Among the different ethical issues experienced by rural physicians is also tolerating inadequate fellow physicians; as due to the close-knit small community at times it is a better prospect than having no doctor at all.10 A research study comprising of Indonesian and Dutch medical students revealed that problems such as euthanasia, privacy, and confidentiality did not cause ethical issues in Indonesia where euthanasia was illegal but the Dutch encountered ethical issues when faced with these situations.11 Another research regarding ethical problems present in rural areas of Indonesia revealed that scarce healthcare facilities and limitations to healthcare availability gave rise to various ethical issues concerning lack of privacy, consent, and limited facilities and resources.12 Furthermore, a research paper on health ethics in six South-East Asia Region countries such as Bangladesh, Indonesia, India, Nepal, Myanmar, and Sri Lanka highlighted ethical issues arising due to a lack of patients’ informed consent and resources not allowing patients to get specialty health treatment. Issues related to medical termination of pregnancy, and female foeticide were also present in India due to illegal abortions and the influence of different ethnicities and multiple gods on medical treatments.13 Another paper based in India recognized ethical issues arising due to a socio-cultural gap and lack of professional challenges.14 Though some cultural values might be similar between rural communities even then each community is unique requiring the health care providers to be sensitive towards their values and behaviors or otherwise face ethical issues.15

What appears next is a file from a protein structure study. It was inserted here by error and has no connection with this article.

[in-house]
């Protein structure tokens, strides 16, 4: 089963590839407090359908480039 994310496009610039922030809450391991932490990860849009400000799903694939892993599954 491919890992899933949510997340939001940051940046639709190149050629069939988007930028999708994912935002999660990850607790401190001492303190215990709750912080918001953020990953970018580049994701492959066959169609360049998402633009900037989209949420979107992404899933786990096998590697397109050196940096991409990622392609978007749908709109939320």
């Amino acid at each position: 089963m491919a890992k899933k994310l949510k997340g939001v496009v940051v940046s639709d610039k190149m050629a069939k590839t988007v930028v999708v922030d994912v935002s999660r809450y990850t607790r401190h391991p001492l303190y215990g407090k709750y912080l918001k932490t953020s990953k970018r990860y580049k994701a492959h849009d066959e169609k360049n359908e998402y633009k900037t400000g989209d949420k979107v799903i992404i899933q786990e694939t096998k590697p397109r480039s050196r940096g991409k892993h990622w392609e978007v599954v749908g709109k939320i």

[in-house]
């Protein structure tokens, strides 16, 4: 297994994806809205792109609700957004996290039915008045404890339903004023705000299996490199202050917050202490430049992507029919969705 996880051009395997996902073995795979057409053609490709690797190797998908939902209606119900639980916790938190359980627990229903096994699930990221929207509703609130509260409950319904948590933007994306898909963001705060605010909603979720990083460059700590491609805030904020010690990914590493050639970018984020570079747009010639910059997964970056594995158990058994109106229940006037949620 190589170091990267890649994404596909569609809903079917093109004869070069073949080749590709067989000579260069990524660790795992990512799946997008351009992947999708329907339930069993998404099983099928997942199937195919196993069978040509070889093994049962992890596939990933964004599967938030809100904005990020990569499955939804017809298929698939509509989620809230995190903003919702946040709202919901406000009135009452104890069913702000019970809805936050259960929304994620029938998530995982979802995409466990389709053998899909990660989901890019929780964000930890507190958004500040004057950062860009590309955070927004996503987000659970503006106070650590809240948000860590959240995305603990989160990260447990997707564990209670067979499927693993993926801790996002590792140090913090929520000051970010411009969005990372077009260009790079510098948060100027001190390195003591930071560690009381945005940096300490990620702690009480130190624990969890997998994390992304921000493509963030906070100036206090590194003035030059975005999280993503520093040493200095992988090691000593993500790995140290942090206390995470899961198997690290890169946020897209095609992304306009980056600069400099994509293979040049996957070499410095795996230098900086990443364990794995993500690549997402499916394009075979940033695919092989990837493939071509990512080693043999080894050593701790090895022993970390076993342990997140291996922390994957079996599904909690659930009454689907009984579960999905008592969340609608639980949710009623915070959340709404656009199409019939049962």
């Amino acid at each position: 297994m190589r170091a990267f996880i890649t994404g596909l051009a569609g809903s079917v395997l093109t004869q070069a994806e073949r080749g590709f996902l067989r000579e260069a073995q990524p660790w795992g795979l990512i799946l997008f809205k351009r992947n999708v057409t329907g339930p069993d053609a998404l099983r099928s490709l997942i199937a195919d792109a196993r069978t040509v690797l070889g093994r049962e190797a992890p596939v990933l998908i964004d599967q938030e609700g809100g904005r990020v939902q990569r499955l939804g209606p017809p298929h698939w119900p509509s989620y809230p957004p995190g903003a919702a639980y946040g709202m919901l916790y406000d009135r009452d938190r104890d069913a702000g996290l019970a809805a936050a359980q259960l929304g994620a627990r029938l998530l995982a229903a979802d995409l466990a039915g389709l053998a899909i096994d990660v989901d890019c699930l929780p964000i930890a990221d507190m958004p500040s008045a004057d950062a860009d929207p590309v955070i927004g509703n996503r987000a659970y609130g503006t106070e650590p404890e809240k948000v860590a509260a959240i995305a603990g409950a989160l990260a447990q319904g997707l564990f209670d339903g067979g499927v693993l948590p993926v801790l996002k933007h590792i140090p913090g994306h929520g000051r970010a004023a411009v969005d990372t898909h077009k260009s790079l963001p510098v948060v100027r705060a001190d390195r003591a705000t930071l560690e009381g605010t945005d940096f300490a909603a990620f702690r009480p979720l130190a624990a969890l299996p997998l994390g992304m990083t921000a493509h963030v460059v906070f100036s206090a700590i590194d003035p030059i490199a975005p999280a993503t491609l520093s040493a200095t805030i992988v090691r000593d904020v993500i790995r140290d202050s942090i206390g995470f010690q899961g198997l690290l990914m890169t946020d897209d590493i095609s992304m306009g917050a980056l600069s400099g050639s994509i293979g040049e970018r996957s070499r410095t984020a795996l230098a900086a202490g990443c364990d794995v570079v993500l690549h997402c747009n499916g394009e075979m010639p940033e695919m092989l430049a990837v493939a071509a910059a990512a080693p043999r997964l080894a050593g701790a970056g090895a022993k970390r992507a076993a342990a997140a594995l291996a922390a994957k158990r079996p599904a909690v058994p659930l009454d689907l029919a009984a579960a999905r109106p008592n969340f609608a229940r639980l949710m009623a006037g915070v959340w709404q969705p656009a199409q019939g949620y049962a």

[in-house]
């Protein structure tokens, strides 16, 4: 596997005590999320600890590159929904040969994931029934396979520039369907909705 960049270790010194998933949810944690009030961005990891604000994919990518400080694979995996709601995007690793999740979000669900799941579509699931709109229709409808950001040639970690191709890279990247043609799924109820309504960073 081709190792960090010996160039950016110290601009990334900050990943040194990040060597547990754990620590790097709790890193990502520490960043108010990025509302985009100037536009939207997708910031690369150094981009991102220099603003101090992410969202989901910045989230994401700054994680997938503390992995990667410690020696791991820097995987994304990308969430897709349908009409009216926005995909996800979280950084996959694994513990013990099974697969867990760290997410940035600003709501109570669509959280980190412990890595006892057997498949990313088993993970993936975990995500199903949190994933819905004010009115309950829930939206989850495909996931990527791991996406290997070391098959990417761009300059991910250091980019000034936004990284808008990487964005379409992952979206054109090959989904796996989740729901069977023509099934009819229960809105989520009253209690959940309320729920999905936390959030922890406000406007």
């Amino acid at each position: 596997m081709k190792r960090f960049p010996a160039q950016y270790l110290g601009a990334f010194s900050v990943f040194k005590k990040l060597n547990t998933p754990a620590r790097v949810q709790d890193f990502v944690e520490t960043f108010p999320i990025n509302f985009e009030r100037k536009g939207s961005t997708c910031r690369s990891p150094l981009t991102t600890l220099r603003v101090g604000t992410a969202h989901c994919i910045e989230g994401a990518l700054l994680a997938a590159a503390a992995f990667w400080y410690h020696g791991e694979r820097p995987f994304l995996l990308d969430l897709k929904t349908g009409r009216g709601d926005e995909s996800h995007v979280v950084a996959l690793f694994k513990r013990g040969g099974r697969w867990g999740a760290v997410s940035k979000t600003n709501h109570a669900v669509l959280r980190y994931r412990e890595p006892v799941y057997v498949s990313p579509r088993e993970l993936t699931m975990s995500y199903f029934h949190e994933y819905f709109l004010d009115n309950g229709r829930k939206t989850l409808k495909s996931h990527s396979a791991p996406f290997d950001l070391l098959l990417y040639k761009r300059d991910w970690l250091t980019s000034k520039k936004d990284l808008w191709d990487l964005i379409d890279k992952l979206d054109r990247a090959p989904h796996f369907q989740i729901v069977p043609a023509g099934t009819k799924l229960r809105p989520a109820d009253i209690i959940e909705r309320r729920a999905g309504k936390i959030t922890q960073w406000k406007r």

Asia is not only the largest continent but in fact the most populous due to which it is the home to a diverse variety of distinctive cultures, philosophies, and lifestyles. These diverse lifestyles have norms with are drastically different from ways of living in different regions or even continents. These complex social norms create unique issues between the healthcare provider and the patient. Previous research has shown that Asians in general deem it important to maintain relationships with families and their communities.16 They have also been found to be intolerant of any view that opposes their beliefs and traditions as opposed to the views of people in the West.17 Pakistan, a part of Asia is home to multi-ethnicities each with its own traditions and beliefs. While rural areas might have a smaller population residing in a particular setting compared to urban areas yet, 62.84% of Pakistan’s population lives in rural areas as reported in 2020 by the World Bank Collection of Development Indicators. These rural areas have their own distinct communities with age-old traditions and philosophies and their particular belief systems.18